There are only two places in the world where time takes precedence over the job to be done. School and prison.
When I was in prison, I was wrapped up in all those deep books. That Tolstoy crap - people shouldn't read that stuff.
Women have worked hard; starved in prison; given of their time and lives that we might sit in the House of Commons and take part in the legislating of this country.
There is no peace because the making of peace is at least as costly as the making of war - at least as exigent, at least as disruptive, at least as liable to bring disgrace and prison and death in its wake.
Every instance of a man's suffering the penalty of the law is an instance of the failure of that penalty in effecting its purpose, which is to deter.
Law is merely the expression of the will of the strongest for the time being, and therefore laws have no fixity, but shift from generation to generation.
The torment of human frustration, whatever its immediate cause, is the knowledge that the self is in prison, its vital force and 'mangled mind' leaking away in lonely, wasteful self-conflict.
Federal prison, if you get any of it, you're going to have to do 85% of it. And the reason why I called it that is because I had a friend who got sent to the federal joint and his whole... it wasn't about him being in jail. He cried about the 85%.
There are few better measures of the concern a society has for its individual members and its own well being than the way it handles criminals.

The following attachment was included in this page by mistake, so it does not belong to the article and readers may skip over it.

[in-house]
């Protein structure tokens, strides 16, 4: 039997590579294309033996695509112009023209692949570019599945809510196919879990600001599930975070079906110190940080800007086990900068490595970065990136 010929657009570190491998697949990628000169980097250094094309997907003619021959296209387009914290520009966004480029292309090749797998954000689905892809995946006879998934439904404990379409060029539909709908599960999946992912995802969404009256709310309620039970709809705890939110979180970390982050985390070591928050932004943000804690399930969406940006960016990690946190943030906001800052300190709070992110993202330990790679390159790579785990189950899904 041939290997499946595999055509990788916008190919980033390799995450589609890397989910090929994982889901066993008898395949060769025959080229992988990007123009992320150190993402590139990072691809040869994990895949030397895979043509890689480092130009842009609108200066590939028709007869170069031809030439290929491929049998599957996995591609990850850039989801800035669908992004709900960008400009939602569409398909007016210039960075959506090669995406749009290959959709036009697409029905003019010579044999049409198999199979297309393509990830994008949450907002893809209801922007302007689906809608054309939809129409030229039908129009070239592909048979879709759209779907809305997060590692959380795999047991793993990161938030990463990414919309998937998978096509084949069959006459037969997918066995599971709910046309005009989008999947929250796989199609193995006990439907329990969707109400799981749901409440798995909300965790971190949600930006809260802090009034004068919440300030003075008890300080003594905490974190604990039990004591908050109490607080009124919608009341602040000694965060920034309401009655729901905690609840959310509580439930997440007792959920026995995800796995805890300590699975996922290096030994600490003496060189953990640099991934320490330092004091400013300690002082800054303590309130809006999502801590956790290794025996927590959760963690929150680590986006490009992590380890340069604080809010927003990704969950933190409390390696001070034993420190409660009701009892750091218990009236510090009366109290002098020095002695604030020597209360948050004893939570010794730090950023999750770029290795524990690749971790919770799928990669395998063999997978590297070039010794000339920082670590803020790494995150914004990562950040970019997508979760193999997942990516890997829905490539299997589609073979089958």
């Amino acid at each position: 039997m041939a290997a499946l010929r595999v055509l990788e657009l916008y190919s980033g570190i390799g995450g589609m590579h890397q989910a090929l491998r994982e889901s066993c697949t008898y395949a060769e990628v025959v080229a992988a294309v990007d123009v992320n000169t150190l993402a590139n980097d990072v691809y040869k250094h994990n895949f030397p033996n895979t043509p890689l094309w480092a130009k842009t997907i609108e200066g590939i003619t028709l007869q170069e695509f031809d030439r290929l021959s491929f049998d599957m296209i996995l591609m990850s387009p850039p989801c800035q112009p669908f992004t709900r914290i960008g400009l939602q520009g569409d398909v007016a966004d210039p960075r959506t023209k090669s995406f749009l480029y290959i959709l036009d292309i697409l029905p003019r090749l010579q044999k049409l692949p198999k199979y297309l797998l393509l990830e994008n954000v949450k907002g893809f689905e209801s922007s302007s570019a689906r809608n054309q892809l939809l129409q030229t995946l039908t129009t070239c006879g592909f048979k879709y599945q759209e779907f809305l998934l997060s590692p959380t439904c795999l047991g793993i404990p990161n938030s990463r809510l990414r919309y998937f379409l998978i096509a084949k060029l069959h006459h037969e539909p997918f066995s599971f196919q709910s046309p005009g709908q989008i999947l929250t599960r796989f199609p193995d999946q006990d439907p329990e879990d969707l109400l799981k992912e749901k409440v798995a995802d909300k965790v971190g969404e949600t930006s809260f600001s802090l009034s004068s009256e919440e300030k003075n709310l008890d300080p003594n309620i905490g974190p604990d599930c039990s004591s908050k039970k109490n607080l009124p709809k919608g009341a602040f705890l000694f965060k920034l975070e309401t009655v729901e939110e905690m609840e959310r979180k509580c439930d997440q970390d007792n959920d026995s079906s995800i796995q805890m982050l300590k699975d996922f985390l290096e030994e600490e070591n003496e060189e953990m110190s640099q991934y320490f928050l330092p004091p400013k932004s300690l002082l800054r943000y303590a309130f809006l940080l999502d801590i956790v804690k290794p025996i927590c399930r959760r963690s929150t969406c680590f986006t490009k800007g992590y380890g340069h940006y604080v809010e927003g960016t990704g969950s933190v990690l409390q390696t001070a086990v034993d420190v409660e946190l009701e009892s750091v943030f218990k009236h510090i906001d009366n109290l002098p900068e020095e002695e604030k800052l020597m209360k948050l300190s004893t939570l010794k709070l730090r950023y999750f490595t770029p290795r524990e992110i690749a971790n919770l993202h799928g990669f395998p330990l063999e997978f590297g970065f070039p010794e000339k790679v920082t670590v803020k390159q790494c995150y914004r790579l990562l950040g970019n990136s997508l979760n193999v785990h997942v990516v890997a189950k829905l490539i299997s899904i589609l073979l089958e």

The reformative effect of punishment is a belief that dies hard, chiefly I think, because it is so satisfying to our sadistic impulses.
Definition, rationality, and structure are ways of seeing, but they become prisons when they blank out other ways of seeing.
When is conduct a crime, and when is a crime not a crime? When Somebody Up There -- a monarch, a dictator, a Pope, a legislator -- so decrees.
Nothing can be more abhorrent to democracy than to imprison a person or keep him in prison because he is unpopular. This is really the test of civilization.
There are dreadful punishments enacted against thieves; but it were much better to make such good provisions, by which every man might be put in a method how to live, and so to be preserved from the fatal necessity of stealing and dying for it.
Written laws are like spiders' webs, and will, like them, only entangle and hold the poor and weak, while the rich and powerful will easily break through them.
One should respect public opinion insofar as is necessary to avoid starvation and keep out of prison, but anything that goes beyond this is voluntary submission to an unnecessary tyranny.
I have paid no poll-tax for six years. I was put into a jail once on this account, for one night; and, as I stood considering the walls of solid stone, I could not help being struck with the foolishness of that institution which treated me as if I were mere flesh and blood and bones, to be locked up...I saw that, if there was a wall of stone between me and my townsmen, there was a still more difficult one to climb or break through, before they could get to be as free as I was. I did not for a moment feel confined, and the walls seemed a great waste of stone and mortar.